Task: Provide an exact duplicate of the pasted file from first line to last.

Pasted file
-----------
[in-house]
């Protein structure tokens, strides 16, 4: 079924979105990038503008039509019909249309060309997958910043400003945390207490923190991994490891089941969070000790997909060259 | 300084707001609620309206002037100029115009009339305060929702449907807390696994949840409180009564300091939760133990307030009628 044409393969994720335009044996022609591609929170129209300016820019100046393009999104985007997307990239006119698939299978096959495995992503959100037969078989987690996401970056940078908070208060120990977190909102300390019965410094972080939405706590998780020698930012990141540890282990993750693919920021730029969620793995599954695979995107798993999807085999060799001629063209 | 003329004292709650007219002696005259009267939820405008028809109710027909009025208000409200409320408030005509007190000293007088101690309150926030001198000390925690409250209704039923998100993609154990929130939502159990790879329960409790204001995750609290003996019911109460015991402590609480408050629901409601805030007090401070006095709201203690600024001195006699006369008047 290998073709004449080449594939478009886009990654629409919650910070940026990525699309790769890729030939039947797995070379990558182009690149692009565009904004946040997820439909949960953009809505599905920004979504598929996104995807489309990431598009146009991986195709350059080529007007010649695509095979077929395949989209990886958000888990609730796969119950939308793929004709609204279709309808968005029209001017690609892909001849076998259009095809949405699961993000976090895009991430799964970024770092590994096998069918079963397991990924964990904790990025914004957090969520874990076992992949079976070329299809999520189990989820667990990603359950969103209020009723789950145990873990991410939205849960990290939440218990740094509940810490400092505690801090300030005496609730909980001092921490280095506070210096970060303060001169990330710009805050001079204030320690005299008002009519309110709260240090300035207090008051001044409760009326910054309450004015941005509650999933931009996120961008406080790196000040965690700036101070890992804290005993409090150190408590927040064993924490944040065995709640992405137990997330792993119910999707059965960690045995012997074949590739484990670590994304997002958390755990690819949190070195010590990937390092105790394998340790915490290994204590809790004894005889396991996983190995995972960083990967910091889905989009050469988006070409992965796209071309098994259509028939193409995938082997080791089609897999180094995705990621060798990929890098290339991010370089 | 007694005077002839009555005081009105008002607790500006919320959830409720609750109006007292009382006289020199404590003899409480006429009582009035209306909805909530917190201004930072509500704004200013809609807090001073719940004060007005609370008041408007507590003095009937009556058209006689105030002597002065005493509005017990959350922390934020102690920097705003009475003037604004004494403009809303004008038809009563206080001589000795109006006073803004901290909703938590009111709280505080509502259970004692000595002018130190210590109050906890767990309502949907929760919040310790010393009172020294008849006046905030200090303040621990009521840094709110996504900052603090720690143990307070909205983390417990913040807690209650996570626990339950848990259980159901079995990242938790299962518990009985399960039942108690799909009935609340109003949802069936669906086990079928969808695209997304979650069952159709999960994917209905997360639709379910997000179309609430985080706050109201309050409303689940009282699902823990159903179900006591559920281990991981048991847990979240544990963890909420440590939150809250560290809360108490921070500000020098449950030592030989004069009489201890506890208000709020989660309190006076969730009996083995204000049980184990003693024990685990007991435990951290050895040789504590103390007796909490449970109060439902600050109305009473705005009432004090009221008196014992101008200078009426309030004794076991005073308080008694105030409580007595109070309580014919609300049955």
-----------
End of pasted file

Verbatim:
[in-house]
């Protein structure tokens, strides 16, 4: 079924979105990038503008039509019909249309060309997958910043400003945390207490923190991994490891089941969070000790997909060259 | 300084707001609620309206002037100029115009009339305060929702449907807390696994949840409180009564300091939760133990307030009628 044409393969994720335009044996022609591609929170129209300016820019100046393009999104985007997307990239006119698939299978096959495995992503959100037969078989987690996401970056940078908070208060120990977190909102300390019965410094972080939405706590998780020698930012990141540890282990993750693919920021730029969620793995599954695979995107798993999807085999060799001629063209 | 003329004292709650007219002696005259009267939820405008028809109710027909009025208000409200409320408030005509007190000293007088101690309150926030001198000390925690409250209704039923998100993609154990929130939502159990790879329960409790204001995750609290003996019911109460015991402590609480408050629901409601805030007090401070006095709201203690600024001195006699006369008047 290998073709004449080449594939478009886009990654629409919650910070940026990525699309790769890729030939039947797995070379990558182009690149692009565009904004946040997820439909949960953009809505599905920004979504598929996104995807489309990431598009146009991986195709350059080529007007010649695509095979077929395949989209990886958000888990609730796969119950939308793929004709609204279709309808968005029209001017690609892909001849076998259009095809949405699961993000976090895009991430799964970024770092590994096998069918079963397991990924964990904790990025914004957090969520874990076992992949079976070329299809999520189990989820667990990603359950969103209020009723789950145990873990991410939205849960990290939440218990740094509940810490400092505690801090300030005496609730909980001092921490280095506070210096970060303060001169990330710009805050001079204030320690005299008002009519309110709260240090300035207090008051001044409760009326910054309450004015941005509650999933931009996120961008406080790196000040965690700036101070890992804290005993409090150190408590927040064993924490944040065995709640992405137990997330792993119910999707059965960690045995012997074949590739484990670590994304997002958390755990690819949190070195010590990937390092105790394998340790915490290994204590809790004894005889396991996983190995995972960083990967910091889905989009050469988006070409992965796209071309098994259509028939193409995938082997080791089609897999180094995705990621060798990929890098290339991010370089 | 007694005077002839009555005081009105008002607790500006919320959830409720609750109006007292009382006289020199404590003899409480006429009582009035209306909805909530917190201004930072509500704004200013809609807090001073719940004060007005609370008041408007507590003095009937009556058209006689105030002597002065005493509005017990959350922390934020102690920097705003009475003037604004004494403009809303004008038809009563206080001589000795109006006073803004901290909703938590009111709280505080509502259970004692000595002018130190210590109050906890767990309502949907929760919040310790010393009172020294008849006046905030200090303040621990009521840094709110996504900052603090720690143990307070909205983390417990913040807690209650996570626990339950848990259980159901079995990242938790299962518990009985399960039942108690799909009935609340109003949802069936669906086990079928969808695209997304979650069952159709999960994917209905997360639709379910997000179309609430985080706050109201309050409303689940009282699902823990159903179900006591559920281990991981048991847990979240544990963890909420440590939150809250560290809360108490921070500000020098449950030592030989004069009489201890506890208000709020989660309190006076969730009996083995204000049980184990003693024990685990007991435990951290050895040789504590103390007796909490449970109060439902600050109305009473705005009432004090009221008196014992101008200078009426309030004794076991005073308080008694105030409580007595109070309580014919609300049955």